05 January 2018

Try me

It was the Saturday before Chirstmas, and the market in one of Zurich's middle-class neighborhoods was bustling. While most people were busy picking up the last groceries for the coming holiday orgy, we had just arrived in the country and were browsing the stalls only out of curiosity, knowing that the family would feed us well over the next days.

As we ambled past bakers, butchers, fruit vendors and the like, she noticed something: None of the merchants offered any samples! Indeed, the little trays so common at Montréal's Atwater market (and many others around the world) were nowhere to be seen. No Swiss vendor deemed it necessary to tempt the clientele with little bits and bites, and no Swiss customer seemed to expect any.

What a difference when we made it to the back of the market, where an Italian cheesemonger was proudly standing behind big wheels of fontina, provolone and pecorino. The moment he heard us speak English, he chimed in with his thickly accented "Ello! Come try formaggio!", sticking out a plate. And when I responded in Italian, he immediately started cutting thick slices of formagella for us to try... and, unsurprisingly, buy.

Unfortunately, this market is not the only place where the Swiss show their stingy - or is it snotty? - side. I vividly remember leading a group of 20 American visitors into the main branch of Sprüngli, Zurich's flagship chocolate store, many years ago. I sung the praises of their signature macarons, Luxemburgerli, which were sitting pretty in their alluring colors behind the counters. The Americans looked intrigued. The Sprüngli staff was unimpressed. When asked how they taste, their answer was: "Very good."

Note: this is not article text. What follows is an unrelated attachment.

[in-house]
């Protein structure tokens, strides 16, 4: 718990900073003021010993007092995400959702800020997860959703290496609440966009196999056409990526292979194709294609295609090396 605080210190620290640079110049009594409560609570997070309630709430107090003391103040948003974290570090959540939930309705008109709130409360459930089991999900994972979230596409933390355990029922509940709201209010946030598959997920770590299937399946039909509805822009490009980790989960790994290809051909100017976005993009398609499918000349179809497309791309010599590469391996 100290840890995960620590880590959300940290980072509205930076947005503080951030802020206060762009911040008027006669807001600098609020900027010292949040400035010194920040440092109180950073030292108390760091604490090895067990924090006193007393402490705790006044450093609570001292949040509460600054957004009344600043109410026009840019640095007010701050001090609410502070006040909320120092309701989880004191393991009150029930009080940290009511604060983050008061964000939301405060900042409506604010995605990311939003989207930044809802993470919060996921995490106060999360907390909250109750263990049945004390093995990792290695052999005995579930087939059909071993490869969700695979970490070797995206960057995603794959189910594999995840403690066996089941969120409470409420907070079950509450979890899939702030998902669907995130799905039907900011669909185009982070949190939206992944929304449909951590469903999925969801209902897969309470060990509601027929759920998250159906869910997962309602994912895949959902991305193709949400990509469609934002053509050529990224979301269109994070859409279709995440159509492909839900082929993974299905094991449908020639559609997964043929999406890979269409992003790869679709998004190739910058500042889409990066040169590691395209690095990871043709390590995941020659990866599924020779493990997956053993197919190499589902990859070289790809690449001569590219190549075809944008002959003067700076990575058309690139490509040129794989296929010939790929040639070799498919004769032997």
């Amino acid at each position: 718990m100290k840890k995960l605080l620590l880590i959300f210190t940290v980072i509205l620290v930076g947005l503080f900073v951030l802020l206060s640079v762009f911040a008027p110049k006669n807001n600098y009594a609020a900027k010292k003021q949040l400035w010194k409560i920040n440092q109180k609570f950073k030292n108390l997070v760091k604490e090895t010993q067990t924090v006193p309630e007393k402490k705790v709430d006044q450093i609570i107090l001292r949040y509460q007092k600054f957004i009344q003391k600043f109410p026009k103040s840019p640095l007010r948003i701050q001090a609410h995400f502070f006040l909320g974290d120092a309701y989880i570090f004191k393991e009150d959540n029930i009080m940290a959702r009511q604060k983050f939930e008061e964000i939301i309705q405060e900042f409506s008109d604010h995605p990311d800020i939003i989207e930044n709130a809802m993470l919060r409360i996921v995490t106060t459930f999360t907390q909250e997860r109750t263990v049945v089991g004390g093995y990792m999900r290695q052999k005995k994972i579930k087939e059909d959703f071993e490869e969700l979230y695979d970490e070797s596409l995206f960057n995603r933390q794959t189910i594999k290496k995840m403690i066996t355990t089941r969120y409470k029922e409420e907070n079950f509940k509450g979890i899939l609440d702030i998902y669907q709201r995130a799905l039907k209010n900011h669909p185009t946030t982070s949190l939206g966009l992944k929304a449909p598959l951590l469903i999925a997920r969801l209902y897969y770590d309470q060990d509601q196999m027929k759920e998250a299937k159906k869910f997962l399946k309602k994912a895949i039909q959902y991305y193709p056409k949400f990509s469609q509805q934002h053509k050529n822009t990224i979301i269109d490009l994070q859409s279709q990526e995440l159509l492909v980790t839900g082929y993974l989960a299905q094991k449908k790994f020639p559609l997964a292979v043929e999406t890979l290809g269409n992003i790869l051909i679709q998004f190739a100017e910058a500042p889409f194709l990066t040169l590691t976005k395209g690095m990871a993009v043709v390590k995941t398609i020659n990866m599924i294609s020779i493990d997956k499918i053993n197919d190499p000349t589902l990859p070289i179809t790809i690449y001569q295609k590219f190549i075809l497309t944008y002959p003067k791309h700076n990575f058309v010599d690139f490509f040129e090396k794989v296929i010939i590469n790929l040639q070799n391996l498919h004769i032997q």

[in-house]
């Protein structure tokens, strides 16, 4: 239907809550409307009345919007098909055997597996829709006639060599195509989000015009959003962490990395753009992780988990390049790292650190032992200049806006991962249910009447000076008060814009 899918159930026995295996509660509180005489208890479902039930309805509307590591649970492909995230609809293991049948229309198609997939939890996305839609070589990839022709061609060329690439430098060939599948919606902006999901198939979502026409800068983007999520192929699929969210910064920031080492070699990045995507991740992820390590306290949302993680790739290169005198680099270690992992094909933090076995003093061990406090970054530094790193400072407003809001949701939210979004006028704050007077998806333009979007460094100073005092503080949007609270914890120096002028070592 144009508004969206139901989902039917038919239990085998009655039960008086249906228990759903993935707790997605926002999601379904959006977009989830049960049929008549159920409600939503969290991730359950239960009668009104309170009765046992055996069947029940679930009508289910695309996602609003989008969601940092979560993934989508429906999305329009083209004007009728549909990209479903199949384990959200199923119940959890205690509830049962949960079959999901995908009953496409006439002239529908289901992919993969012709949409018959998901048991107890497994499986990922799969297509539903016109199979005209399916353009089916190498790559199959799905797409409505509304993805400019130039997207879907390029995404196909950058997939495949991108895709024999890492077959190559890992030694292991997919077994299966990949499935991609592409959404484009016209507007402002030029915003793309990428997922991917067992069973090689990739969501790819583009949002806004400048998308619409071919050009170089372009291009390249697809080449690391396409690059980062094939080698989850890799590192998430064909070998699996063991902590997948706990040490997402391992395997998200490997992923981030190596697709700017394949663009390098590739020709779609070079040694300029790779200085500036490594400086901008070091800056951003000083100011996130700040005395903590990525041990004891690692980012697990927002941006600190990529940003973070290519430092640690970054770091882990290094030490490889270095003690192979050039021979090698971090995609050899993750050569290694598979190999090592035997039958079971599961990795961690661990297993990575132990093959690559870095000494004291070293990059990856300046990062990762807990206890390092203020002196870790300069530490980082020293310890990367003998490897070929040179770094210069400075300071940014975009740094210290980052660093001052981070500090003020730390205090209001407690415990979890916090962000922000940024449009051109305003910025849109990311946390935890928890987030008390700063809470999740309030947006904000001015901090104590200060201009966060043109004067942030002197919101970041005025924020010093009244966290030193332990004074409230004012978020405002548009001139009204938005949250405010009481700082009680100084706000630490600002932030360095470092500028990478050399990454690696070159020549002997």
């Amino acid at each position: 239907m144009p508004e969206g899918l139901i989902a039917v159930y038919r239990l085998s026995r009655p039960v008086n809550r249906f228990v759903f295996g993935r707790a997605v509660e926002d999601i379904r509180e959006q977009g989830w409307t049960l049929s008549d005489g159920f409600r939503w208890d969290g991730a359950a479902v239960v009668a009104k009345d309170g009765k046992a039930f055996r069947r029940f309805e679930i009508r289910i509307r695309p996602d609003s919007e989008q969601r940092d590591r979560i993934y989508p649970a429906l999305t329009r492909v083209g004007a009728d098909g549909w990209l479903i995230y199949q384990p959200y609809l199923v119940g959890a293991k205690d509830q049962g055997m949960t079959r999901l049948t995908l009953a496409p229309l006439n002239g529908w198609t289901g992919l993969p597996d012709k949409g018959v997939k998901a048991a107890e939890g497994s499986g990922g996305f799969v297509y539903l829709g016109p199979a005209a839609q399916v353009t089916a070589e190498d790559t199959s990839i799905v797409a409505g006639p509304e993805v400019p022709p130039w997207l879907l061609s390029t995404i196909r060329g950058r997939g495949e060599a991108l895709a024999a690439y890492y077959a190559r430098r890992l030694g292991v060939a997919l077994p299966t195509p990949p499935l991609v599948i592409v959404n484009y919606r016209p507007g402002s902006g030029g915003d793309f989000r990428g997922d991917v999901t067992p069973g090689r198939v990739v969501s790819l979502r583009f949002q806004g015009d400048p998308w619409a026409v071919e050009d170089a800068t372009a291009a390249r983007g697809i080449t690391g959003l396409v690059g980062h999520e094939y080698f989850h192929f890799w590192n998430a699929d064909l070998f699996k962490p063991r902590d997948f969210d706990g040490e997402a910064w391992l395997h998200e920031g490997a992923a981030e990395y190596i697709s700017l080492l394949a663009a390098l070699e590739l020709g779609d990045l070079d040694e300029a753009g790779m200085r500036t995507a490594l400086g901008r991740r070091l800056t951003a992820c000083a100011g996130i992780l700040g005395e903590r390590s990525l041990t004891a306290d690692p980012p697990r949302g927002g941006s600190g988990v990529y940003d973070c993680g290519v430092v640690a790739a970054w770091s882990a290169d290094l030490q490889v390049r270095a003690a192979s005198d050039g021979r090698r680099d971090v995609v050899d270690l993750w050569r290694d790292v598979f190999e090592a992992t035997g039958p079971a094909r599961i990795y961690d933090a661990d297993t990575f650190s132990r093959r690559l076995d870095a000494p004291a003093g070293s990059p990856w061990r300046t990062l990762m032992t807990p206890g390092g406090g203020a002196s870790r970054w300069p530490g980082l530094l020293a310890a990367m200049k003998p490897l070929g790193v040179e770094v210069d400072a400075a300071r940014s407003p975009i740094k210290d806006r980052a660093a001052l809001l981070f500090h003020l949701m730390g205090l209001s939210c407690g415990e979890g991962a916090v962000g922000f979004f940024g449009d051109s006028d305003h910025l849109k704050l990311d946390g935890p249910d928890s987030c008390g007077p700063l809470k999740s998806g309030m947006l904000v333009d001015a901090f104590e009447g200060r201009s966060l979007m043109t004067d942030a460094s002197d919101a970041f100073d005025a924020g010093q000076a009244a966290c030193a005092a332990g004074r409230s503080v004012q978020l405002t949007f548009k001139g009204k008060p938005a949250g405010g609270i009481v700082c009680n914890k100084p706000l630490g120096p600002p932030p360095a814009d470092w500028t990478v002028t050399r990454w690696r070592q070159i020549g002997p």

Naively, I thought that a cultural misunderstanding was happening, and sprung into action. "I think they'd be curious to try", I advanced in Swiss German. "Certainly", came the response. "What size of box do you want to buy?"

I was dumbstruck. And then I got angry. "Clearly, this store wants you to buy the cat in the bag", I said, loud enough for all the store to hear. "Let's leave." 20 American credit cards disappeared into wallets again, and we stamped out.

Obviously, things did not change since. Time and again since, I witnessed bewildered tourists at Sprüngli's airport stores experiencing the same obnoxious parsimony. "You can also buy single truffles if you want to try them first" was one of the stand-out lines put to a shocked Japanese once. It's revolting.

And yet... I keep buying those damn good chocolates. And the markets are as popular as ever. Like any good Swiss, I roll my eyes, frown in disgust, and then pay up. For as long as I do, vendors are vindicated. When it comes to free samples, they'll have the last laugh as they say "Just try me!"

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